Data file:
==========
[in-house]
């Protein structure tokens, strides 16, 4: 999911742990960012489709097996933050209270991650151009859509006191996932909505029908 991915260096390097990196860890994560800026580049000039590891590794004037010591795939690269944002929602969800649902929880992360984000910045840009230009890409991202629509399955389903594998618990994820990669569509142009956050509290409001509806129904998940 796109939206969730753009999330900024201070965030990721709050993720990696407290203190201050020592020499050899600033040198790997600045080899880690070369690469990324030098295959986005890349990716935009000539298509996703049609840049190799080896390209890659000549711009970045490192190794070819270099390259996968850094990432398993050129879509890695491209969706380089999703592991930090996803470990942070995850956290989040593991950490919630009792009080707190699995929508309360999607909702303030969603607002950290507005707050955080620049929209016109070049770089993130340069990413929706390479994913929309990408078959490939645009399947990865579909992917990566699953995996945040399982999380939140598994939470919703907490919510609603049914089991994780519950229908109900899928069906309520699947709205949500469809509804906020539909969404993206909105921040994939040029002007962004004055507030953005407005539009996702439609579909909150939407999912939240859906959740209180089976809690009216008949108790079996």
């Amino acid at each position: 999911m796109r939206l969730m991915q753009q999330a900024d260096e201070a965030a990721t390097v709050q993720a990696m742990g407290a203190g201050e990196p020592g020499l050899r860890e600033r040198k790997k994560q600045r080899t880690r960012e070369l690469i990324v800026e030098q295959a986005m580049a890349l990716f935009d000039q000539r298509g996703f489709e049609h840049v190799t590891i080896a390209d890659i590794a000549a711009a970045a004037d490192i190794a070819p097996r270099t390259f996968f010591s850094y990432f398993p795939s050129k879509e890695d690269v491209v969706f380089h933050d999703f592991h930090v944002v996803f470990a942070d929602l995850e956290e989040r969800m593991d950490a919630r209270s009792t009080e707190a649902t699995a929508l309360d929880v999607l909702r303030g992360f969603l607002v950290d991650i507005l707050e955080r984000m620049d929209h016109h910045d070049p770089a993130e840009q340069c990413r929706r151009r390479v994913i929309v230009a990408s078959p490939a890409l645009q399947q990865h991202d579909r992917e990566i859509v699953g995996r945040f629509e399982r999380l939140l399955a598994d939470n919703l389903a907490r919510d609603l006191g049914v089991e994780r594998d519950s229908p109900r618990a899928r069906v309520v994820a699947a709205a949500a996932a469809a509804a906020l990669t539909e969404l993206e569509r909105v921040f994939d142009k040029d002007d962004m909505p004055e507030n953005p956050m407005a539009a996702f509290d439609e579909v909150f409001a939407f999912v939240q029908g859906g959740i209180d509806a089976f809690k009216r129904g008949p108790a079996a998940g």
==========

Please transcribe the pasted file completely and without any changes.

[in-house]
């Protein structure tokens, strides 16, 4: 999911742990960012489709097996933050209270991650151009859509006191996932909505029908 991915260096390097990196860890994560800026580049000039590891590794004037010591795939690269944002929602969800649902929880992360984000910045840009230009890409991202629509399955389903594998618990994820990669569509142009956050509290409001509806129904998940 796109939206969730753009999330900024201070965030990721709050993720990696407290203190201050020592020499050899600033040198790997600045080899880690070369690469990324030098295959986005890349990716935009000539298509996703049609840049190799080896390209890659000549711009970045490192190794070819270099390259996968850094990432398993050129879509890695491209969706380089999703592991930090996803470990942070995850956290989040593991950490919630009792009080707190699995929508309360999607909702303030969603607002950290507005707050955080620049929209016109070049770089993130340069990413929706390479994913929309990408078959490939645009399947990865579909992917990566699953995996945040399982999380939140598994939470919703907490919510609603049914089991994780519950229908109900899928069906309520699947709205949500469809509804906020539909969404993206909105921040994939040029002007962004004055507030953005407005539009996702439609579909909150939407999912939240859906959740209180089976809690009216008949108790079996």
């Amino acid at each position: 999911m796109r939206l969730m991915q753009q999330a900024d260096e201070a965030a990721t390097v709050q993720a990696m742990g407290a203190g201050e990196p020592g020499l050899r860890e600033r040198k790997k994560q600045r080899t880690r960012e070369l690469i990324v800026e030098q295959a986005m580049a890349l990716f935009d000039q000539r298509g996703f489709e049609h840049v190799t590891i080896a390209d890659i590794a000549a711009a970045a004037d490192i190794a070819p097996r270099t390259f996968f010591s850094y990432f398993p795939s050129k879509e890695d690269v491209v969706f380089h933050d999703f592991h930090v944002v996803f470990a942070d929602l995850e956290e989040r969800m593991d950490a919630r209270s009792t009080e707190a649902t699995a929508l309360d929880v999607l909702r303030g992360f969603l607002v950290d991650i507005l707050e955080r984000m620049d929209h016109h910045d070049p770089a993130e840009q340069c990413r929706r151009r390479v994913i929309v230009a990408s078959p490939a890409l645009q399947q990865h991202d579909r992917e990566i859509v699953g995996r945040f629509e399982r999380l939140l399955a598994d939470n919703l389903a907490r919510d609603l006191g049914v089991e994780r594998d519950s229908p109900r618990a899928r069906v309520v994820a699947a709205a949500a996932a469809a509804a906020l990669t539909e969404l993206e569509r909105v921040f994939d142009k040029d002007d962004m909505p004055e507030n953005p956050m407005a539009a996702f509290d439609e579909v909150f409001a939407f999912v939240q029908g859906g959740i209180d509806a089976f809690k009216r129904g008949p108790a079996a998940g």